Subs don't add "punch" to the bottom end. I would say new speaker time and/or an amp with more bottom end definition.
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the matrix-802-s3 is one of the best speakers B&W has ever produced. placed on some sound-anchors, with a maughn box (bass alignment filter), you can (almost) forget about what else is out there (almost) forever. i want to use the word "perfect" to describe their sound- open, dynamic, fast and deep bass, revealing, resolving, etc. the kevlar midrange was/is a difficult driver to beat (they still use it, but have modified the surround). it has some (relatively minor) faults, but you'll be enjoying your favorite music way too much to be thinking about those.
i personally had the 801s3's with sound anchors/tip toes and a maughn box. sound anchor makes an excellent stand and mechanically grounds the speaker which tighten's up the bass.
without good stands or at least the manufacturer's supplied spikes the bass will be poorly defined and boomy. the maughn box is no longer made; krell also used to make an aftermarket bass alignment filter (fancy name for an equalizer which boosts the low bass frequencies by a few dB's). although there is an audible difference between inserting a B.A.F. between the preamp and the amplifiers (requiring extra interconnects)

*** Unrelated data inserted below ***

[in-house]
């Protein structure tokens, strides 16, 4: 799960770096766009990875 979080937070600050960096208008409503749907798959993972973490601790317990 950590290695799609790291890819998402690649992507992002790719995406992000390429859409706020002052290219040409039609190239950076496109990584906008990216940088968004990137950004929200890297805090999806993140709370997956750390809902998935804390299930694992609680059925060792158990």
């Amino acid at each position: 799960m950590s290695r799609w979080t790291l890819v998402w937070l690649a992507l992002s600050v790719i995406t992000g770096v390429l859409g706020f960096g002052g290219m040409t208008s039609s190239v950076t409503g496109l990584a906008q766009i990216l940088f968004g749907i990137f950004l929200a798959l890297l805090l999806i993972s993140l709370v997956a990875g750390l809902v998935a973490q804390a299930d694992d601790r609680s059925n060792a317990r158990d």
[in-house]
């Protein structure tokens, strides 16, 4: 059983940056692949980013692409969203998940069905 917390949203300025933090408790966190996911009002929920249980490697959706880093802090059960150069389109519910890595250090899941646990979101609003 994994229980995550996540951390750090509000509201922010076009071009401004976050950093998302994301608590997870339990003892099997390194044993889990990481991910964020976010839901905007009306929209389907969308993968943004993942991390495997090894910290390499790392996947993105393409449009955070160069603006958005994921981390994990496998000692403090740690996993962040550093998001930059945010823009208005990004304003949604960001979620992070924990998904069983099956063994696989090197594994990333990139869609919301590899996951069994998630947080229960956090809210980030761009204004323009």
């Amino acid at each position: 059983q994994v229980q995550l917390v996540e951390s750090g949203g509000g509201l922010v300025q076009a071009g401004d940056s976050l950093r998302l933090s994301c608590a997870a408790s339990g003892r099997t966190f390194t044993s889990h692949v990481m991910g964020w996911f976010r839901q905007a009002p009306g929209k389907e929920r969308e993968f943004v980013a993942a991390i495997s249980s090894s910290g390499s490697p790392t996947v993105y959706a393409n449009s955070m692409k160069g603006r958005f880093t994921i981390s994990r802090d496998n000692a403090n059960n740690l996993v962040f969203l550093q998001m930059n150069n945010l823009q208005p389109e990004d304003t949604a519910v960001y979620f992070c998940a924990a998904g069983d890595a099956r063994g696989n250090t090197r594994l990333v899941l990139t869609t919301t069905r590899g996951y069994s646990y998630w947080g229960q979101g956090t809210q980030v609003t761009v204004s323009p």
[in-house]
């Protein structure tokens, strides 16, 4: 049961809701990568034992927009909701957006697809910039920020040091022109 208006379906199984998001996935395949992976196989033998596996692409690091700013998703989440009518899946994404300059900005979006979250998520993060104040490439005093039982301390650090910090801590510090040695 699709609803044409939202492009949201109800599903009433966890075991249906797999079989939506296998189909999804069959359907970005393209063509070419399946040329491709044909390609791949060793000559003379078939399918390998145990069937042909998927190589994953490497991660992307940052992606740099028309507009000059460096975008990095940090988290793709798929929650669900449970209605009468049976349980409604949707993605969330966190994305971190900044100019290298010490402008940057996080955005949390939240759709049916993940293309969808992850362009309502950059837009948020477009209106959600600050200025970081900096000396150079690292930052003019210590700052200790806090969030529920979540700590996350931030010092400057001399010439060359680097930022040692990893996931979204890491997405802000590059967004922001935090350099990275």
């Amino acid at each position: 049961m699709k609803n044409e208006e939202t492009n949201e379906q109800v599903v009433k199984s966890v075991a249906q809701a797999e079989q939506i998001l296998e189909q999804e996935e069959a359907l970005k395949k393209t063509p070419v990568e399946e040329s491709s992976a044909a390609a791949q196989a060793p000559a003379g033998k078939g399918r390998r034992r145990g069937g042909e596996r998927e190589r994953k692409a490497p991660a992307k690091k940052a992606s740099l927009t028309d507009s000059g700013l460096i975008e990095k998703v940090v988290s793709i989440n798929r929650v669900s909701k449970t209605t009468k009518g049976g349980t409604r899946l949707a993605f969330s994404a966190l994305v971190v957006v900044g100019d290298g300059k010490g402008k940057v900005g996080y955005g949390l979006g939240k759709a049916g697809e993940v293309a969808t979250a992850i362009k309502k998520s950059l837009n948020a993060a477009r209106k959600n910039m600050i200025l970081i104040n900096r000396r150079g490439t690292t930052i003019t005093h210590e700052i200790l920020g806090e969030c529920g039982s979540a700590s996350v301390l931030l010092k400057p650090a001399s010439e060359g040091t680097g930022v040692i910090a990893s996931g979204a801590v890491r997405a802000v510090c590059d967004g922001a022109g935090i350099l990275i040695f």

it is not a necessity- that is, unless you have a large collection of pipe organ music.
older B&W 801's and 802's included a stock BAF- a small black box that usually just fit behind your rack on the floor. it didn't look like much so krell and Maughn, inc.
decided to make a more sophisticated unit (for about $1000).
the maughn box mimicked the levinson 23/27 amps-black anodized face with a red led, so it looked very nice (as did the krell). the sonic improvement over the stock filter was pretty subtle, at least with the audioquest wire i had at the time. my pitch for the 802's is that i heard a pair play a bruckner symphony- they sounded really great, with very deep and nimble bass. OTOH, bass down to 19Hz in a relatively small speaker system made the 801 fairly unique at the time, although the 12in. woofer starts and stops a bit slower. read lipnik's review of the 801 if stereophile still has it on their web site, or the 802 review in the absolute sound. they will go into more detail than i can go into here about the speakers' designs. i still get a kick out of lipnik's parting comment that the 801 was "the audio end of the road"- i.e.- at the time, one of the best speakers you could buy at any price.